DOES CAFFEINE INTAKE INFLUENCE MENTAL HEALTH OF MEDICAL STUDENTS?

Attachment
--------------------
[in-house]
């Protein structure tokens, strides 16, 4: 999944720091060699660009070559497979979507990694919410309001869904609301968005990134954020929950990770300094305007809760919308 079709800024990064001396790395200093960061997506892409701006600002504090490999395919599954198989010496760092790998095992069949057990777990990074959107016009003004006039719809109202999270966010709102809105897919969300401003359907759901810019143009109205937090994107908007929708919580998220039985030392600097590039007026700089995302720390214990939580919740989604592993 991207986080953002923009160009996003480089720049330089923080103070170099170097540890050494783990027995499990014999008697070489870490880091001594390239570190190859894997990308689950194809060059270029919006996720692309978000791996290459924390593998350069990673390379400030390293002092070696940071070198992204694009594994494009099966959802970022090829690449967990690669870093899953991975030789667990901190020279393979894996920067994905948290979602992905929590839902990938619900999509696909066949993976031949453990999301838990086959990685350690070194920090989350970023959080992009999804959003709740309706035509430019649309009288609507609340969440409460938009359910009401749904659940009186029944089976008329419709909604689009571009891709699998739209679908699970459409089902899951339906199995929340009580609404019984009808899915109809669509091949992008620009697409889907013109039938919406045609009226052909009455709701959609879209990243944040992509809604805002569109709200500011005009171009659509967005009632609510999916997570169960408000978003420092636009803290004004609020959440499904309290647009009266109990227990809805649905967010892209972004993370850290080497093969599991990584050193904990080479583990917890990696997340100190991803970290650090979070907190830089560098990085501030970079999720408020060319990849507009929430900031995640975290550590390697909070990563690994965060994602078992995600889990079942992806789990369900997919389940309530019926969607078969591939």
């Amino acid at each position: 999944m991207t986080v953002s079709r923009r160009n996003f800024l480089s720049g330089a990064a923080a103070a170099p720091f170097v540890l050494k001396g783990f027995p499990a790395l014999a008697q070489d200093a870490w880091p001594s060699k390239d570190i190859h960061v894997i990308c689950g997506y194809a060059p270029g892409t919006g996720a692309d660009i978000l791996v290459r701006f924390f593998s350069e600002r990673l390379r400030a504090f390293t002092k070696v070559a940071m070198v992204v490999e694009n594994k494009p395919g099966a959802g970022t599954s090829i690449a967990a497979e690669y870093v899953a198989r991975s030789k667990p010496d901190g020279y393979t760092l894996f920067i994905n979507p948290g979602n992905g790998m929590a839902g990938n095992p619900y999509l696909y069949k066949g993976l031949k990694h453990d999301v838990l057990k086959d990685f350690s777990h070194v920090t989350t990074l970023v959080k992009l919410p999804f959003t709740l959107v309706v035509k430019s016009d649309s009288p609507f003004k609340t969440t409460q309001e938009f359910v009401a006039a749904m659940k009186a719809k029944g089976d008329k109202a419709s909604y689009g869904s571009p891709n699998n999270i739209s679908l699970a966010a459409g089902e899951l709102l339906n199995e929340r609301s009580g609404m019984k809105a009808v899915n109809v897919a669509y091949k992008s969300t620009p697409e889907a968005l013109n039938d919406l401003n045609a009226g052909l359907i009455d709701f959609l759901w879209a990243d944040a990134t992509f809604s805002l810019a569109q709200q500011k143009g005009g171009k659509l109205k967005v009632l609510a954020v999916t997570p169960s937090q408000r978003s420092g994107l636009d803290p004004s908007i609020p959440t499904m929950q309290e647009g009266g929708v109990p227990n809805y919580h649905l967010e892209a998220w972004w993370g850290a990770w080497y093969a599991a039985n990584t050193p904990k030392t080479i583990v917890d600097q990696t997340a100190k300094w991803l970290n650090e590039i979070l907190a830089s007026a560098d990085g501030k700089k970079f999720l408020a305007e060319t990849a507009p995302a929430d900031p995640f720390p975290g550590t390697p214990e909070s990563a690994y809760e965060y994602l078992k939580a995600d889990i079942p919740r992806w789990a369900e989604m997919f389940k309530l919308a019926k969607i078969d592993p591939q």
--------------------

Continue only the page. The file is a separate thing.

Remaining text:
Caffeine (1,3,7-trimethylxanthine) consumption among students is known to increase alertness and energy, as well as to alleviate stress. There has been an increase of caffeine consumption amongst young adults. Currently, there are no studies regarding caffeine consumption and its influence on mental health among Malaysians. We aimed to determine the relationship of caffeine consumption with depression, anxiety and stress among medical students. A cross sectional study was conducted among medical students in the Faculty of Medicine, Universiti Kebangsaan Malaysia. Data were collected via an online survey using two questionnaires, namely the semi-quantitative Food Frequency Questionnaires on Caffeine Intake and Depression, Anxiety and Stress Scale (DASS-21). A total of 262 medical students completed the survey. The prevalence of depression, anxiety and stress was 9.2%, 16.8% and 1.1%, respectively. Majority of students (98.5%) consumed caffeine from coffee, tea, soft drinks, energy drinks and chocolate drinks/food. The median daily caffeine consumption among consumers was 67.98 (25th,75th percentile: 24.83, 139.71) mg/day. There was a significant association between race and anxiety (p=0.038) in which the Malay students had the highest prevalence (21.1%), followed by Indian (16.1%), other races (15.4%) and Chinese students (3.8%). Caffeine consumption did not influence mental health of medical students in this study. Anxiety is the most prominent mental health problem among them. We recommend a programme tailored to medical students in recognising symptoms of mental health problems so that early intervention can be carried out.
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